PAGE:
DL: I agree.
KB: And an important aspect as well is that, when the Dutroux case happened, those children weren’t born yet.
DL: Yeah, so everything comes through- like the stories they heard through their parents.
KB: Yeah exactly! And that was always like one- I mean there were many sessions with psychologists, but what always came back was that it’s like our tendency as parents or an adult would be like to hide our children forever to protect them from this harsh reality. But the psychologists say like, “No it’s not the way of doing it because they will also watch the news and hear about it or maybe pick it up somewhere in a newspaper or wherever you- there’s no point in hiding this.”
DL: Can you talk a little bit more about the sessions with the psychologists and how that happened in relationship to the rehearsals?
KB: I can’t talk- the sessions were private, so then neither Milo neither Peter nor me, no one from Campo was there. They were really like private sessions between children individually and the psychologist, so I don’t know what was being said. Of course, we got reports afterwards and I mean, we also needed them for different purposes, but what actually had been said during the conversation between psychologists and children, I don’t know.
DL: Did that ever affect the rehearsal process or what happened on stage?
KB: No actually, no.
DL: Were you surprised?
KB: Well I have to say, the reason why we knew it was important because a lot of people and the audience- because of the topic, we’re gonna ask questions, so we need to be that like-
HV: Some backup.
KB: We needed to have a backup like, “Yeah that we didn’t do anything wrong- or that it was all under control. Everything went without any consequences for your children.” But if- and this was the role of the psychologist, of course, if there would have been a problem, of course we would have adjusted the play, of course. Or I mean this was really important to not cross a line there.
DL: I’m from the US and I’m a parent. I wonder whether you could do the same thing in the atmosphere here. It seems like the parents who were supportive of their kids working on this- were either pretty extraordinary or it’s a different kind of political atmosphere.
KB: Well the parents are extraordinary with their support because you have to know like- I was just talking about this tradition of performances- we have with children- actually the one before Milo was made by Philip Quesne, and that was just like a very playful piece. And the children were only like… on stage, it’s just like one big playground. So it was only about fun fun fun! And because of this tradition, when we put out a call that we were scouting children, or you know, we’re looking for children and we get like the huge amount of responses every time. So, we’re not really doing a lot. So, Milo started doing the auditions and the auditions we worked with play amongst other things, but then it wasn’t really directly about this big Dutroux talk. Like after he made the selection we already knew at that moment that the play was gonna be about Marc Dutroux. The first thing we needed to do was talk to the parents and say, “Hey good news your kid is selected! We wanna work with him or her, but you have to know that this is the-” and surprising we thought we were perhaps gonna lose children, but all parents were super understanding, and they were on board because you cannot make this work without having the parents on board.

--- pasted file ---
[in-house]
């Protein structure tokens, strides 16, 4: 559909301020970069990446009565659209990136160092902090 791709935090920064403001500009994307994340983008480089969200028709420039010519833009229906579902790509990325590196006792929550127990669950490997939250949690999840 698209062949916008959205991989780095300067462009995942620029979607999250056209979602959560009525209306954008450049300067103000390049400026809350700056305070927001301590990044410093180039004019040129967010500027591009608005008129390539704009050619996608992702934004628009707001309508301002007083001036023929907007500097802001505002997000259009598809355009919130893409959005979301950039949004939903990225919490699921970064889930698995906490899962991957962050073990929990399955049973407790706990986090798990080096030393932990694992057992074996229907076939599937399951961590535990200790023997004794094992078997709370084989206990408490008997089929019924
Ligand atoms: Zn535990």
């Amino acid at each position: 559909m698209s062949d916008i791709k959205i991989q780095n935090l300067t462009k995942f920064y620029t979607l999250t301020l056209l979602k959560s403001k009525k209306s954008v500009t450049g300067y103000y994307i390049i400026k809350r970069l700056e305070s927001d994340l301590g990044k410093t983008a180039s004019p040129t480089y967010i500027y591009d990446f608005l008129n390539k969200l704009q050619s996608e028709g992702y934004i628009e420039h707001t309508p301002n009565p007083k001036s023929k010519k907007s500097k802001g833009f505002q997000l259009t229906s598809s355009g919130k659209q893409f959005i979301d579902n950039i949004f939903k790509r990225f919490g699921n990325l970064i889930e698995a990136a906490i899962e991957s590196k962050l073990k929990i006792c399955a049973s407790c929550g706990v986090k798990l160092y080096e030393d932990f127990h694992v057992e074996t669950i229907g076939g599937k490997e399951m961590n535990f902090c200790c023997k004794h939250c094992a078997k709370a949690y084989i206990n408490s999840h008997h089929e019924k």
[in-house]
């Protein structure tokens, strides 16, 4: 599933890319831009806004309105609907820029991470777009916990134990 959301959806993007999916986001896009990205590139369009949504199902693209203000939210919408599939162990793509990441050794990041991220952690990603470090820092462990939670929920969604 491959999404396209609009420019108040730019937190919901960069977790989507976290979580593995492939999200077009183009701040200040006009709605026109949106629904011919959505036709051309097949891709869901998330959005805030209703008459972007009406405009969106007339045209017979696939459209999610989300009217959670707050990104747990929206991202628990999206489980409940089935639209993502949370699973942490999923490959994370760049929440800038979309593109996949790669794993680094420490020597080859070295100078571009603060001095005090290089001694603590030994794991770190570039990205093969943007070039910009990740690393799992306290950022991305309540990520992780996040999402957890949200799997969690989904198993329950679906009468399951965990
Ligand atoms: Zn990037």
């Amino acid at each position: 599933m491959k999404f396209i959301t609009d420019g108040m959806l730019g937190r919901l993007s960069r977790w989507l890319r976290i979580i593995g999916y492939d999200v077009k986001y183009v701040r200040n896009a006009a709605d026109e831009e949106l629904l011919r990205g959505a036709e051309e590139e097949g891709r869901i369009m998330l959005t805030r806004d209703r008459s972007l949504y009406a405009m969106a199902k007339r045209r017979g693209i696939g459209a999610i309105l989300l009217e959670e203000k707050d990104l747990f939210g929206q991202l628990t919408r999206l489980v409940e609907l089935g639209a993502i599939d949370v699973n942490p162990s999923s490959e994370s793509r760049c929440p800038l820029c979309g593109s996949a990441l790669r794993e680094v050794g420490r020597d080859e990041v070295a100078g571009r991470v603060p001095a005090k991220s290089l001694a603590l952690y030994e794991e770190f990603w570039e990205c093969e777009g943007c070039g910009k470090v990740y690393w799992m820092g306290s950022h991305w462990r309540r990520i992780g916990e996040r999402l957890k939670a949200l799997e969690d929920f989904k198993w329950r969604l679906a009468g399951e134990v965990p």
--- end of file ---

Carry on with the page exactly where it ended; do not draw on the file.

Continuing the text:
HV: I think you shouldn’t even start it if you don’t have the parents 100% because it’s a big engagement and they have to understand, like if there’s a rehearsal or if there’s a performance, you gotta be there. That’s how it is. And of course, they go to school,they need to relate to that as well. The results should be okay as long as they are performing for there’s a lot-
KB: Also we knew that like, okay well everything was explained in the rehearsal process, and there was a lot of talking talking talking talking with the children to get like everything right. We knew that they were going to go home and still have questions probably. Maybe questions that they didn’t dare to ask us and that they would ask their parents. And basically they were really really supportive. The parents also were completely on board with the script. Every time the kids brought a piece of the script back home they were reading it. So like, we knew we had to be prepared, so that’s why we work with a psychologist. But at a certain moment, word came out like when the premiere was announced, Milo Rau who already built up quite a bit of a reputation at that moment in Europe-
DL: To be a provocateur.
KB: -and then he was gonna do a Marc Dutroux piece with children on stage. Then all of a sudden, it caused a lot of fuss in the press before the show was made and not always like the quality press with actually a lot of attack words- We’re looking for sensation, of course.
DL: And this show is so delicate and beautiful actually-
KB: So, we also have to have the parents on board on that level, to say “Please if you get contacted by-” because their names were published in the catalog of the Kunstenfestivaldesarts where it was brilliant. And journalists starting to reach out for them to get in contact with the parents or with children themselves where you really have to say, “Stop and don’t answer those phones! Don’t do anything! So it was a whole process…